Following a cabinet meeting on June 1, the government restored its No-Strike policy in the realm of critical services. The government recently published an amended list of vital services in the Gazette, which now includes internet services. The provision of telecommunications services was already on the agenda.
Previously, the federal government’s No-Strike policy included 22 categories of critical services. The remaining three have now been added to ensure that services continue to flow through the lockout. The Department of Consular Services and the Department of Passport, as well as internet service, are among the newly added services.
The government used the powers granted by Section 3 (1) of the Essential Services Operation Act of 1957 to enact the strike prohibition.
The Internet is more important than ever before.
Since last year’s lockout, the demand for internet has increased dramatically. We’ve returned to the online media while we recover from the second wave of lockdown.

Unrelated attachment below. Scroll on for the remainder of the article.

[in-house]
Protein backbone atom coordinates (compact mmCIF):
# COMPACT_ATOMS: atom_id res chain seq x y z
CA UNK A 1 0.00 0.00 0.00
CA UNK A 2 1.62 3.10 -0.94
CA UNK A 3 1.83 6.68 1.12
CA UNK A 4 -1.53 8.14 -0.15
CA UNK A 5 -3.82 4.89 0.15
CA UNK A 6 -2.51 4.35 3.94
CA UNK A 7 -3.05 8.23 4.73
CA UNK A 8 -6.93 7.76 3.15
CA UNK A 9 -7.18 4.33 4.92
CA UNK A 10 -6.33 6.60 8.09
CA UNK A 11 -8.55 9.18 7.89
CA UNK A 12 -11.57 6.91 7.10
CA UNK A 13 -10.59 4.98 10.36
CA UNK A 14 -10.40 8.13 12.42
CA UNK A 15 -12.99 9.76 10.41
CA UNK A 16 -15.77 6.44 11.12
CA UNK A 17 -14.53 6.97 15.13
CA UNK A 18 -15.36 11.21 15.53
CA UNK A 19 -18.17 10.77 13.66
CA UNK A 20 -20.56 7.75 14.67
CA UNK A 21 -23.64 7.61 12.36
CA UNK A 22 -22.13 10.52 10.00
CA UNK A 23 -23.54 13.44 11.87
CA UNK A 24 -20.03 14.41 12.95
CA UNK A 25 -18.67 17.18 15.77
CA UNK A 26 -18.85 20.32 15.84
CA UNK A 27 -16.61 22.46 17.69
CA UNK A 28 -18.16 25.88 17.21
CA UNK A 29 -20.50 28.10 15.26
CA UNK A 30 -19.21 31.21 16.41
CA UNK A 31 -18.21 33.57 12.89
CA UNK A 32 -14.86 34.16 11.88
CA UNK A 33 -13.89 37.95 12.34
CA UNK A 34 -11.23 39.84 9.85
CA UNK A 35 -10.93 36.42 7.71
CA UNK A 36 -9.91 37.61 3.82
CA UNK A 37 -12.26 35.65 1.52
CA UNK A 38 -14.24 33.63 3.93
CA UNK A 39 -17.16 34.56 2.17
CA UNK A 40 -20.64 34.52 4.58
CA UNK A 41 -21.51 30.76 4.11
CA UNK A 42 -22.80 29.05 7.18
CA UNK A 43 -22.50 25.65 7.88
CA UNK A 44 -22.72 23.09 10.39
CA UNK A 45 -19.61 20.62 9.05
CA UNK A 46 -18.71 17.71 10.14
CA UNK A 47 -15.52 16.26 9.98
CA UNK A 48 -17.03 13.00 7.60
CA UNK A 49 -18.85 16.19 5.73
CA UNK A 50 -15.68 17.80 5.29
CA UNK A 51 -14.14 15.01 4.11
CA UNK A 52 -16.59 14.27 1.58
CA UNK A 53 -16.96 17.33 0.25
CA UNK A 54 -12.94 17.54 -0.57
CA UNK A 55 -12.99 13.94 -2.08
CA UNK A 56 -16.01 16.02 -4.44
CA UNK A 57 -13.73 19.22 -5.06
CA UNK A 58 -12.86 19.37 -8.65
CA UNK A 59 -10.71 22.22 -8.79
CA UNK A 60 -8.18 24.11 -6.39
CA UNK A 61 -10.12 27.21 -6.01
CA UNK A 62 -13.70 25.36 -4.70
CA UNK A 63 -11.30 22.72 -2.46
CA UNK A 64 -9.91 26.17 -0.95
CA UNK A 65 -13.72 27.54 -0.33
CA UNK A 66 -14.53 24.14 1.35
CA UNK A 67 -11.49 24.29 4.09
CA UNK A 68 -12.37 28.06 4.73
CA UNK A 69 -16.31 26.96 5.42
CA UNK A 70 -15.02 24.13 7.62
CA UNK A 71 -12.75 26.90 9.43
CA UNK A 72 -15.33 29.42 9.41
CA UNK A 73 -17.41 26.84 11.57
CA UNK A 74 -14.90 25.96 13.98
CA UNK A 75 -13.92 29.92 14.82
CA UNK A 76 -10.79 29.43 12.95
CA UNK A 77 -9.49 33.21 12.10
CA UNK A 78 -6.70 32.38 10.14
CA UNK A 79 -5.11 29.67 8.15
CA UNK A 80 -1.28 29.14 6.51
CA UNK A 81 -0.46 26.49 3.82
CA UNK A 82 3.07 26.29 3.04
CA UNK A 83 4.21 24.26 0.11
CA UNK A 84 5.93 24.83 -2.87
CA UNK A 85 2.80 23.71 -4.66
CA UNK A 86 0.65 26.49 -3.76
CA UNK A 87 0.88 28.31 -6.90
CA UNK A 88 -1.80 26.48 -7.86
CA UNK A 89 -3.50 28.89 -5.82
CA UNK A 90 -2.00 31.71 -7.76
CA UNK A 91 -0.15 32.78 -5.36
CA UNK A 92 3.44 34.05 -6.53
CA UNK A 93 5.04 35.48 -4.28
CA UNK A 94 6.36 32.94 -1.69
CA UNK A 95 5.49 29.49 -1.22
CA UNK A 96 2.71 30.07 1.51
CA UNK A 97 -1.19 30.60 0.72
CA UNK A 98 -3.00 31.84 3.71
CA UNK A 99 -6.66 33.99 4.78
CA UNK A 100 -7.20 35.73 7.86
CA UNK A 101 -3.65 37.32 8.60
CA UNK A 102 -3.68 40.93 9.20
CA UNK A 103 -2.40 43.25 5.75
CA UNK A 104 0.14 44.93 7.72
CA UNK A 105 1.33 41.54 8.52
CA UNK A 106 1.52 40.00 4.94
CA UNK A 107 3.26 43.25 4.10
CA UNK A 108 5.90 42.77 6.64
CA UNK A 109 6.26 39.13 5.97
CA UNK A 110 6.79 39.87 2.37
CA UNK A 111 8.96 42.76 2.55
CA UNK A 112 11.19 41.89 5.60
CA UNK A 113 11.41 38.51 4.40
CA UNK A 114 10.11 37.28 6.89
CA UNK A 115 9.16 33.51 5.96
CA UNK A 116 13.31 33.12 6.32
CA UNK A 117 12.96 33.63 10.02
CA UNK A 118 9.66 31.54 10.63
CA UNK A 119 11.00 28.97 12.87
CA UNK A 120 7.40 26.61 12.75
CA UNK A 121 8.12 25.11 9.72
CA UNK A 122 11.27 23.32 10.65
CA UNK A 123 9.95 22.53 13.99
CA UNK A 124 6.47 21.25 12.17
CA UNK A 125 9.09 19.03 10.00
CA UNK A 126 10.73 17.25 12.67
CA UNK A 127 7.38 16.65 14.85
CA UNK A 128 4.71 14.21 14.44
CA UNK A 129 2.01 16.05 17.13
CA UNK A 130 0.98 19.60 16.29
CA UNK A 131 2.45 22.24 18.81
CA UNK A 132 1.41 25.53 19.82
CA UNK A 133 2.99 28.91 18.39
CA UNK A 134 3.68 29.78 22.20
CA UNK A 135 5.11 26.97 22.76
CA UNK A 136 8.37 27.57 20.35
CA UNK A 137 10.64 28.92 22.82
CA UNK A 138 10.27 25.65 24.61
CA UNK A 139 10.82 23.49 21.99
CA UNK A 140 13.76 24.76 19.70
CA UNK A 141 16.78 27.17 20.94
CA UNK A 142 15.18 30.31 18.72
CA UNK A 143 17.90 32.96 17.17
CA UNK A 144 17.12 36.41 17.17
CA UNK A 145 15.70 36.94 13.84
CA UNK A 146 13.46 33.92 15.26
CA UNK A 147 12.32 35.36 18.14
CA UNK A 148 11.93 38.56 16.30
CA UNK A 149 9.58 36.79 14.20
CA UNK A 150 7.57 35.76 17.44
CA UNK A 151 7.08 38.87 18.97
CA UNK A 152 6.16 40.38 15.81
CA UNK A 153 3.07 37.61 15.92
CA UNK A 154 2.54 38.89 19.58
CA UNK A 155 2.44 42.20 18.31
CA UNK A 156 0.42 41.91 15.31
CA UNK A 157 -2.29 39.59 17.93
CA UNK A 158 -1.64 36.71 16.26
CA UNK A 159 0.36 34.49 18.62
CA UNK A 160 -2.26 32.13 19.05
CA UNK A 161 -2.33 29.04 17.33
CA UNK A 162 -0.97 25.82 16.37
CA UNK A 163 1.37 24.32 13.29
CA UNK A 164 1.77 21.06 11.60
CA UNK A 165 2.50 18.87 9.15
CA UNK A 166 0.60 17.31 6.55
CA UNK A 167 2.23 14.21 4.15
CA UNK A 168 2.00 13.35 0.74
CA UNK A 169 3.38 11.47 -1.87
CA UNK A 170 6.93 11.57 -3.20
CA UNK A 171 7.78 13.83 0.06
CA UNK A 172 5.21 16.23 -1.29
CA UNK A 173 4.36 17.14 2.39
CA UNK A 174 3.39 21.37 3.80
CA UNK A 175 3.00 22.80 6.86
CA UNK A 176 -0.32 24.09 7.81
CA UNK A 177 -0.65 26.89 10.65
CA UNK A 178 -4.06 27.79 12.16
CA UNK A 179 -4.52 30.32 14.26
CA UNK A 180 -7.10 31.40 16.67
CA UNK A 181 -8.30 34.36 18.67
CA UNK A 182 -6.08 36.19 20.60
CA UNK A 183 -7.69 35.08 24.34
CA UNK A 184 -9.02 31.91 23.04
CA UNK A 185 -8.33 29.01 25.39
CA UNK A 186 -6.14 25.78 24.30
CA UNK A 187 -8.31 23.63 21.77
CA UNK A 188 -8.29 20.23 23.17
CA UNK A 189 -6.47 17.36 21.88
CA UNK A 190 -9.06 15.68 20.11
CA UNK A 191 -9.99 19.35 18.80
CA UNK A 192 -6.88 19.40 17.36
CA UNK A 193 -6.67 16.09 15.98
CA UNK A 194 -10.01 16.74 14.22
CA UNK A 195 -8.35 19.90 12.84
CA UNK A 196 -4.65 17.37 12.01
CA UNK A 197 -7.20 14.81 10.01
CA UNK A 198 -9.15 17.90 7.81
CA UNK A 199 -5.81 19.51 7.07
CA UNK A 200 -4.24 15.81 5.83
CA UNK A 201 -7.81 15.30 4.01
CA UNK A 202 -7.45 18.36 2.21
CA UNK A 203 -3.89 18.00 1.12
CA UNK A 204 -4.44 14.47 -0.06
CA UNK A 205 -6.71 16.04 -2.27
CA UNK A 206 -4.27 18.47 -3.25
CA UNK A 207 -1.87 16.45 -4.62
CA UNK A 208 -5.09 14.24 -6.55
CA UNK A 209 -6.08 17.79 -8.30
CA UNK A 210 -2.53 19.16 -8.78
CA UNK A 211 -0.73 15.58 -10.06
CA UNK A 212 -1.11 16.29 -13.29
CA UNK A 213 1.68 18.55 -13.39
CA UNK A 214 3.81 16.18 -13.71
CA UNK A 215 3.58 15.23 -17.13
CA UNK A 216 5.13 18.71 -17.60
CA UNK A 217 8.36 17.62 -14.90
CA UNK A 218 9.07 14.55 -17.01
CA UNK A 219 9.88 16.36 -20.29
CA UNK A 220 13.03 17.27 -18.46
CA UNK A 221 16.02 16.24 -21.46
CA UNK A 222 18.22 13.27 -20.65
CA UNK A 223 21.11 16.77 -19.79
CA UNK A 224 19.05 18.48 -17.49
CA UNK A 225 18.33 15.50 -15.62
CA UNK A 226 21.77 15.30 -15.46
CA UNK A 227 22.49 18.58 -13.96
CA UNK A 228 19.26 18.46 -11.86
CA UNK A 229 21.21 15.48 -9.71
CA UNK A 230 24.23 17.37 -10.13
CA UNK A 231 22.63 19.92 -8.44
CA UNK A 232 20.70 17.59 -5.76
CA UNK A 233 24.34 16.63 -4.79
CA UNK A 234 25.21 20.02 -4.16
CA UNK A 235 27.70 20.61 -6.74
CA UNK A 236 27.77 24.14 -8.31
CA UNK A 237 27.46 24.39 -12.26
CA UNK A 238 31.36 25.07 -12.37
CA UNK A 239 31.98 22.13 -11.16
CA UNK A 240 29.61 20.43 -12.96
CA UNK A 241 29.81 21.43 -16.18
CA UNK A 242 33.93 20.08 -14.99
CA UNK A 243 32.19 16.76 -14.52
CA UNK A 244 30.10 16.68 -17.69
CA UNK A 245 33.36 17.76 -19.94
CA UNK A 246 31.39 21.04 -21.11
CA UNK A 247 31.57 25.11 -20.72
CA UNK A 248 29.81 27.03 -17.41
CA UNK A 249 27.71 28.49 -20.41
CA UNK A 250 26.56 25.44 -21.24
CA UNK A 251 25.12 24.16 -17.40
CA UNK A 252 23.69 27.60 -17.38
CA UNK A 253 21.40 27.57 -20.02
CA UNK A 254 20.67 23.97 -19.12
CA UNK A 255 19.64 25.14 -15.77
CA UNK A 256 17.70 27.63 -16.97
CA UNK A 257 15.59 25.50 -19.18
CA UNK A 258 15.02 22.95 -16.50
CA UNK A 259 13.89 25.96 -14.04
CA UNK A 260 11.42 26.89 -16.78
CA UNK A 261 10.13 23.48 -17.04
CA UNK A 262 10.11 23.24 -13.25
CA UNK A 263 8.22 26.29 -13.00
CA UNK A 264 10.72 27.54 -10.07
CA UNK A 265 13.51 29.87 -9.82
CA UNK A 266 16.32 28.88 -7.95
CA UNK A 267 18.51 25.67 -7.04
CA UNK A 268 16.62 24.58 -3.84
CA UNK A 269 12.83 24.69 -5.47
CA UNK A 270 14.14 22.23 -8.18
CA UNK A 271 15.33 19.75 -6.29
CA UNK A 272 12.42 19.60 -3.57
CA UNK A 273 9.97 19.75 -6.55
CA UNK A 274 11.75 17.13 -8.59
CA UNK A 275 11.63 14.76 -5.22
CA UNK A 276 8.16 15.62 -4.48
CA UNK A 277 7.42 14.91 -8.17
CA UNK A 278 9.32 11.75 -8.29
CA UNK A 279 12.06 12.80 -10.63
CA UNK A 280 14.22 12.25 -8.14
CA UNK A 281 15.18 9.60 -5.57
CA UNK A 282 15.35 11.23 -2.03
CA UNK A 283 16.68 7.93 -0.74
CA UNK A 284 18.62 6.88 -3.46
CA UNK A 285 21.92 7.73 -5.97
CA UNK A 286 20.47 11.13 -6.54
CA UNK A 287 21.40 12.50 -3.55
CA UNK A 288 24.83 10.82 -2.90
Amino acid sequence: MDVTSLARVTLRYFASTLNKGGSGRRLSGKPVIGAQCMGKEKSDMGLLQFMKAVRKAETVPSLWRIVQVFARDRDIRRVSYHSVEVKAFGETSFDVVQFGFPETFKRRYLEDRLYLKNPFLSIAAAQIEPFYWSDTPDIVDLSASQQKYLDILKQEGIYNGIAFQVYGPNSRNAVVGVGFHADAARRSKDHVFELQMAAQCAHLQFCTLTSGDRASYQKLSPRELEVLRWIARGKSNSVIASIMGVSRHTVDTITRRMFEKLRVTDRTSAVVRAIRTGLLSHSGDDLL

Previously, internet access was not considered a necessary service. However, the government has included the internet as one of them, ensuring that the broadband service remains operational.
People have been compelled to work from home, schedule business meetings, and even conduct training or workshops online due to a series of lockdowns. Furthermore, online classes, internet browsing, and gaming to pass the time have made the internet an essential part of people’s daily lives. The government’s most recent move ensures that internet services will not be disrupted by strikes.
Since June 1, the law has been in effect. The order forbids any strike or action that disrupts the flow of production, transportation, or delivery of the critical services named.
If a single person or a